By Sandra Dalman as told to Catie Staszak
Sound Bites by CSM features guest commentary from prominent industry figures, who share their personal experiences and insight on how the current global climate has caused them to shift their plans and mindsets. Sandra Dalman checks in following a return to competition in Traverse City—her second major "return" of the year.
Dalman suffered two concussions in the spring of 2019, which kept her out of the saddle for several months. Fighting her way back to the show ring, she has returned to international competition with breakout star Carlimbo Z, a horse that Dalman has been developing for the past two years. In “Teddy’s” FEI Grand Prix debut in June—and Dalman’s first FEI Grand Prix in more than a year—the pair kept all of the jumps up, crossing the timers with just a pair of time faults. They’ve gone on to prove their consistency, with big goals ahead, while Dalman continues to run and grow her Dalman Show Jumping business alongside her husband Javan’s Dalman Jump Co., announced this summer as the Official Jump Company of US Equestrian.
Sandra Dalman and Carlimbo Z. Photo by Andrew Ryback Photography
When horse shows first began cancelling, I was in a different situation than most. I had been out of competition for almost a year and had just begun showing again halfway through the winter season. For me, there was no question that I was going to go to a horse show when they returned, it was just a matter of where and how!
The horses came out in Traverse City jumping and going amazing. We had given the horses a break and then started training at home [while horse shows were on pause] and really honed our skills. When it was time to get ready to show again, we were fortunate that we could take our Dalman Jump Co. show jumps and set them up and have show courses to practice over. We had professional designers [like Guilherme Jorge and Nick Granat] send us show course maps . That really got us practiced up and ready to go, and the results were proof of that.
As far as safety goes, I felt safer at the horse show than anywhere else. The horse show staff is checking temperatures as you go in, and everyone is diligent about wearing a mask. On top of that, we’re outside, and people stay pretty socially distant. You’re naturally closer with your own team, but there’s not a lot of huge, open intermingling.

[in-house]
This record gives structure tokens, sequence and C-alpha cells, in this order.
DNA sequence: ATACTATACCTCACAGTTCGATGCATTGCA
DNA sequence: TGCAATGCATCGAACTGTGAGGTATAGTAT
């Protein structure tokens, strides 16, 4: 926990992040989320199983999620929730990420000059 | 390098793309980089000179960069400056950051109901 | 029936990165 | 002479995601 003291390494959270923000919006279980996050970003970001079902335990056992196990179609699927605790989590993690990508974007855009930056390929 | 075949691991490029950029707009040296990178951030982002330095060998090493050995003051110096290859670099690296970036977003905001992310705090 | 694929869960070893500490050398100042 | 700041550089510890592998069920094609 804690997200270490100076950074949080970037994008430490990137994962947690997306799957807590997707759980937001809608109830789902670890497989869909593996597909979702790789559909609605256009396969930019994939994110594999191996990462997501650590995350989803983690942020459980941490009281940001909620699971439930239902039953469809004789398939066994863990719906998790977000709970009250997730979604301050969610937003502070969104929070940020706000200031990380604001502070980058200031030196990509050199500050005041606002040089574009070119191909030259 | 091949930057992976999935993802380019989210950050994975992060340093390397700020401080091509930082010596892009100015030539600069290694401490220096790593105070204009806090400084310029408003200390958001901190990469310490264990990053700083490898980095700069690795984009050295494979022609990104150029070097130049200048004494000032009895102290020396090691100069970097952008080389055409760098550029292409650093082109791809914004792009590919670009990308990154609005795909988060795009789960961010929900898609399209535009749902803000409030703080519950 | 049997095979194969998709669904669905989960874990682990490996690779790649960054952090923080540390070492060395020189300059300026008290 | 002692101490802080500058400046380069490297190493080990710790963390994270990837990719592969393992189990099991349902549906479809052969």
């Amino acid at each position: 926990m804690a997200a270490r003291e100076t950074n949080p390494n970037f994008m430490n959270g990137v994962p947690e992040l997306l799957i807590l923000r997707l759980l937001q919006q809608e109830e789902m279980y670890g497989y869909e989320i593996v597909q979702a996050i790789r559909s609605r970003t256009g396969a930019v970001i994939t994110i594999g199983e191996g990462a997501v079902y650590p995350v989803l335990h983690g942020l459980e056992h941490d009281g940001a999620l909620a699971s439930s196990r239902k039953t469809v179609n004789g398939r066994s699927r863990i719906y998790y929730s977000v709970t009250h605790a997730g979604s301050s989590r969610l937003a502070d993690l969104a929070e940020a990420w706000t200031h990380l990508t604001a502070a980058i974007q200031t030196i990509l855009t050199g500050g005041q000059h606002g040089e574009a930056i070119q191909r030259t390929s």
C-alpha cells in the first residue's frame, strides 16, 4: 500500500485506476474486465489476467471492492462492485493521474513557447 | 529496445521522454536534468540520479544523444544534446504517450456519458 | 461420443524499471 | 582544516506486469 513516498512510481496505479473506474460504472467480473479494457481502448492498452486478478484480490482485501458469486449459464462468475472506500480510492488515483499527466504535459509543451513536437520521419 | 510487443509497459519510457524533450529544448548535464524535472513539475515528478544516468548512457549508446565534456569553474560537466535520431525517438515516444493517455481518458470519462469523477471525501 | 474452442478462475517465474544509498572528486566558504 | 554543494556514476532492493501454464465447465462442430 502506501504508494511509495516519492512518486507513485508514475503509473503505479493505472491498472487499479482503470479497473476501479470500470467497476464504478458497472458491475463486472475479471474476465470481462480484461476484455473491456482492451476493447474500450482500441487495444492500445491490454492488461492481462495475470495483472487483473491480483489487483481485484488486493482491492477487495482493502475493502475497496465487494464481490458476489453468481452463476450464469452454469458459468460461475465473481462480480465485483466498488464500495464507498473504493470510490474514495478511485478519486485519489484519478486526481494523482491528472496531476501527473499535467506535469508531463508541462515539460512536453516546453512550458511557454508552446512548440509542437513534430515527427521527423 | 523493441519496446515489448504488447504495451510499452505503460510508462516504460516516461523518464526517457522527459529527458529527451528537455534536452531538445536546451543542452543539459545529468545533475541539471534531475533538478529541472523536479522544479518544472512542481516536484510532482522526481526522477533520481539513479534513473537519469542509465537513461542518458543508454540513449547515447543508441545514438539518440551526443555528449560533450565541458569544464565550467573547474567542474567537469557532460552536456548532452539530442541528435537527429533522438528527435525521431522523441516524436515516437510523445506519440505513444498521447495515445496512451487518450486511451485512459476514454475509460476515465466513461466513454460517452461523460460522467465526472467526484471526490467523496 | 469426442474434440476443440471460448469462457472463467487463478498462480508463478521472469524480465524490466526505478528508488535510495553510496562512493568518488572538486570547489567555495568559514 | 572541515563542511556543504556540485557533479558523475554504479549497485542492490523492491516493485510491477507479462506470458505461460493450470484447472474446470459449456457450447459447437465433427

Returning to Strength
Getting back to full strength was really hard; I’m not going to lie. I had two concussions. Everybody tells you, when you get one, the only thing you can’t do is get another one. My first concussion was a much more significant hit—it was more severe—but the second one made my symptoms intolerable.
It took me a while to get back. I didn’t ride for three months. Even getting on a horse that I had owned for five years, my body was scared. That’s not me. It was a daily process, a struggle, a cycle of getting on a horse, going home, puking, and having migraines. I started showing again eight months after the second concussion. Even then, I hadn’t done full courses, even in practice. The doctors told me it would take me a full year to feel 100 percent, and they were right.
I pointed to that first two-star at Traverse City in June. I hadn’t jumped that big since my injuries. I thought to myself, Will I get jumped off? To complete that first Welcome Stake there was huge for me. It signified that I had finally made my full recovery. The hard work was worth it. It was really hard to get back to this level; it takes more than just riding horses. It took working out, eating well, living a healthy lifestyle every day, sticking with it and not giving up.
Developing a Star
Teddy jumps every class better than the last. It’s very exciting. Hopefully, I get to hold onto him for a little bit. I bought him as a 7-year-old with hopes he’d be as good as he is. I hope to keep producing him and moving him up the levels.